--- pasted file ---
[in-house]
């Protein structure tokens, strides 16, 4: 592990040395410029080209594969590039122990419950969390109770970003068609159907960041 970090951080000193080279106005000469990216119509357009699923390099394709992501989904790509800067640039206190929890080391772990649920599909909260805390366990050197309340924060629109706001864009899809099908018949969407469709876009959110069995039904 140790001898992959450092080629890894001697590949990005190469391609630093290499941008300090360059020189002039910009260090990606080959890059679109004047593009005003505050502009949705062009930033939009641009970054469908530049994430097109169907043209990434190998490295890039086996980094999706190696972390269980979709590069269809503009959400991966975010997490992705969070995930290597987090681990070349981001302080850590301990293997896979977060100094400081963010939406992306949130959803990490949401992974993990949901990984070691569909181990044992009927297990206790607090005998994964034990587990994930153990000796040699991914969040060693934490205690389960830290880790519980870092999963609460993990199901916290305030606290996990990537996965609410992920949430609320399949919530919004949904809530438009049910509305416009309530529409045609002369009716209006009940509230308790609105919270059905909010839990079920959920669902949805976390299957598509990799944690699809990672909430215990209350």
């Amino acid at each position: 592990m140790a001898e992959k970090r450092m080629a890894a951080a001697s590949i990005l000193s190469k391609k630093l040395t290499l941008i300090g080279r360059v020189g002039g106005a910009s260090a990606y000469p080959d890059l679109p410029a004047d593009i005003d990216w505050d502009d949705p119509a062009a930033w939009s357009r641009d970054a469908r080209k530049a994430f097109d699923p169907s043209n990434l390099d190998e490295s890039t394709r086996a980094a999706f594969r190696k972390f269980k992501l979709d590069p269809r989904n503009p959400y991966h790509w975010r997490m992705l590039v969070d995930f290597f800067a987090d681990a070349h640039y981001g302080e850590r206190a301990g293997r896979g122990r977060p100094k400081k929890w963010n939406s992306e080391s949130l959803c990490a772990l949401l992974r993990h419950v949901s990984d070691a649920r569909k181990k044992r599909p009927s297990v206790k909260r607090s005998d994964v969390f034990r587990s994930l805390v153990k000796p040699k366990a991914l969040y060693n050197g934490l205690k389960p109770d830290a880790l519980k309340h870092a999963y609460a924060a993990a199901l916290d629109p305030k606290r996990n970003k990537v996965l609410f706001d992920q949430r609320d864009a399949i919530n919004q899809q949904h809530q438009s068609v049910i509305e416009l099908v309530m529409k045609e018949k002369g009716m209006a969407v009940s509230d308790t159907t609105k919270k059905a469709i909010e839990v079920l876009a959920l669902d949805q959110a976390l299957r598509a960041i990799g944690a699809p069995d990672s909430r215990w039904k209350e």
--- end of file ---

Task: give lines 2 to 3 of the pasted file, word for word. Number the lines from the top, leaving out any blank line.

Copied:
């Protein structure tokens, strides 16, 4: 592990040395410029080209594969590039122990419950969390109770970003068609159907960041 970090951080000193080279106005000469990216119509357009699923390099394709992501989904790509800067640039206190929890080391772990649920599909909260805390366990050197309340924060629109706001864009899809099908018949969407469709876009959110069995039904 140790001898992959450092080629890894001697590949990005190469391609630093290499941008300090360059020189002039910009260090990606080959890059679109004047593009005003505050502009949705062009930033939009641009970054469908530049994430097109169907043209990434190998490295890039086996980094999706190696972390269980979709590069269809503009959400991966975010997490992705969070995930290597987090681990070349981001302080850590301990293997896979977060100094400081963010939406992306949130959803990490949401992974993990949901990984070691569909181990044992009927297990206790607090005998994964034990587990994930153990000796040699991914969040060693934490205690389960830290880790519980870092999963609460993990199901916290305030606290996990990537996965609410992920949430609320399949919530919004949904809530438009049910509305416009309530529409045609002369009716209006009940509230308790609105919270059905909010839990079920959920669902949805976390299957598509990799944690699809990672909430215990209350």
């Amino acid at each position: 592990m140790a001898e992959k970090r450092m080629a890894a951080a001697s590949i990005l000193s190469k391609k630093l040395t290499l941008i300090g080279r360059v020189g002039g106005a910009s260090a990606y000469p080959d890059l679109p410029a004047d593009i005003d990216w505050d502009d949705p119509a062009a930033w939009s357009r641009d970054a469908r080209k530049a994430f097109d699923p169907s043209n990434l390099d190998e490295s890039t394709r086996a980094a999706f594969r190696k972390f269980k992501l979709d590069p269809r989904n503009p959400y991966h790509w975010r997490m992705l590039v969070d995930f290597f800067a987090d681990a070349h640039y981001g302080e850590r206190a301990g293997r896979g122990r977060p100094k400081k929890w963010n939406s992306e080391s949130l959803c990490a772990l949401l992974r993990h419950v949901s990984d070691a649920r569909k181990k044992r599909p009927s297990v206790k909260r607090s005998d994964v969390f034990r587990s994930l805390v153990k000796p040699k366990a991914l969040y060693n050197g934490l205690k389960p109770d830290a880790l519980k309340h870092a999963y609460a924060a993990a199901l916290d629109p305030k606290r996990n970003k990537v996965l609410f706001d992920q949430r609320d864009a399949i919530n919004q899809q949904h809530q438009s068609v049910i509305e416009l099908v309530m529409k045609e018949k002369g009716m209006a969407v009940s509230d308790t159907t609105k919270k059905a469709i909010e839990v079920l876009a959920l669902d949805q959110a976390l299957r598509a960041i990799g944690a699809p069995d990672s909430r215990w039904k209350e």